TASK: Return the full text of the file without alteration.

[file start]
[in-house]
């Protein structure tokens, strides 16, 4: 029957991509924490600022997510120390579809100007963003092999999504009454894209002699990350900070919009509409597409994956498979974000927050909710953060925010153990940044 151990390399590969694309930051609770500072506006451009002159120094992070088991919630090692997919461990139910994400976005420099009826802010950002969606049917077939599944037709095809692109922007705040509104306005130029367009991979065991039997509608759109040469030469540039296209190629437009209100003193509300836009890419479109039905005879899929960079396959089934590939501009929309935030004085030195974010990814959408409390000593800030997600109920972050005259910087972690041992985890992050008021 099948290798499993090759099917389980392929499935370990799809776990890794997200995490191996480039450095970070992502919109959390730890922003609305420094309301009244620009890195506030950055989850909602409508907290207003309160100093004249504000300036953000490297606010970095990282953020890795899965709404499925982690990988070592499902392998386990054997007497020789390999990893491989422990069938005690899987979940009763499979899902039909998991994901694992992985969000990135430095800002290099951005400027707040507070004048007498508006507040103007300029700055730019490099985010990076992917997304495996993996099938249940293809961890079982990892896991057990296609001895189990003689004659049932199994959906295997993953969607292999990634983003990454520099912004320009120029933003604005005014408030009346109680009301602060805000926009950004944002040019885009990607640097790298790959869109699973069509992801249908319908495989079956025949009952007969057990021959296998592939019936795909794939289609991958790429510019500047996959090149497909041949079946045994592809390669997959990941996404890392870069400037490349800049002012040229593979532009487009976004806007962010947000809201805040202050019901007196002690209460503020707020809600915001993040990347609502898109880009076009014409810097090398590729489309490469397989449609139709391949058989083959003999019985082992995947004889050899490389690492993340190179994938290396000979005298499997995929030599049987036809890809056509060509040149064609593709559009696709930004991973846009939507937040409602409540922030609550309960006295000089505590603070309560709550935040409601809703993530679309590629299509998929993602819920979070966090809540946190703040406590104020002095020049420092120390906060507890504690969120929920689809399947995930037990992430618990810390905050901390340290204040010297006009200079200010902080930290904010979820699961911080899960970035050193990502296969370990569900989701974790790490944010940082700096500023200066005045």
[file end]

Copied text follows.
[in-house]
């Protein structure tokens, strides 16, 4: 029957991509924490600022997510120390579809100007963003092999999504009454894209002699990350900070919009509409597409994956498979974000927050909710953060925010153990940044 151990390399590969694309930051609770500072506006451009002159120094992070088991919630090692997919461990139910994400976005420099009826802010950002969606049917077939599944037709095809692109922007705040509104306005130029367009991979065991039997509608759109040469030469540039296209190629437009209100003193509300836009890419479109039905005879899929960079396959089934590939501009929309935030004085030195974010990814959408409390000593800030997600109920972050005259910087972690041992985890992050008021 099948290798499993090759099917389980392929499935370990799809776990890794997200995490191996480039450095970070992502919109959390730890922003609305420094309301009244620009890195506030950055989850909602409508907290207003309160100093004249504000300036953000490297606010970095990282953020890795899965709404499925982690990988070592499902392998386990054997007497020789390999990893491989422990069938005690899987979940009763499979899902039909998991994901694992992985969000990135430095800002290099951005400027707040507070004048007498508006507040103007300029700055730019490099985010990076992917997304495996993996099938249940293809961890079982990892896991057990296609001895189990003689004659049932199994959906295997993953969607292999990634983003990454520099912004320009120029933003604005005014408030009346109680009301602060805000926009950004944002040019885009990607640097790298790959869109699973069509992801249908319908495989079956025949009952007969057990021959296998592939019936795909794939289609991958790429510019500047996959090149497909041949079946045994592809390669997959990941996404890392870069400037490349800049002012040229593979532009487009976004806007962010947000809201805040202050019901007196002690209460503020707020809600915001993040990347609502898109880009076009014409810097090398590729489309490469397989449609139709391949058989083959003999019985082992995947004889050899490389690492993340190179994938290396000979005298499997995929030599049987036809890809056509060509040149064609593709559009696709930004991973846009939507937040409602409540922030609550309960006295000089505590603070309560709550935040409601809703993530679309590629299509998929993602819920979070966090809540946190703040406590104020002095020049420092120390906060507890504690969120929920689809399947995930037990992430618990810390905050901390340290204040010297006009200079200010902080930290904010979820699961911080899960970035050193990502296969370990569900989701974790790490944010940082700096500023200066005045």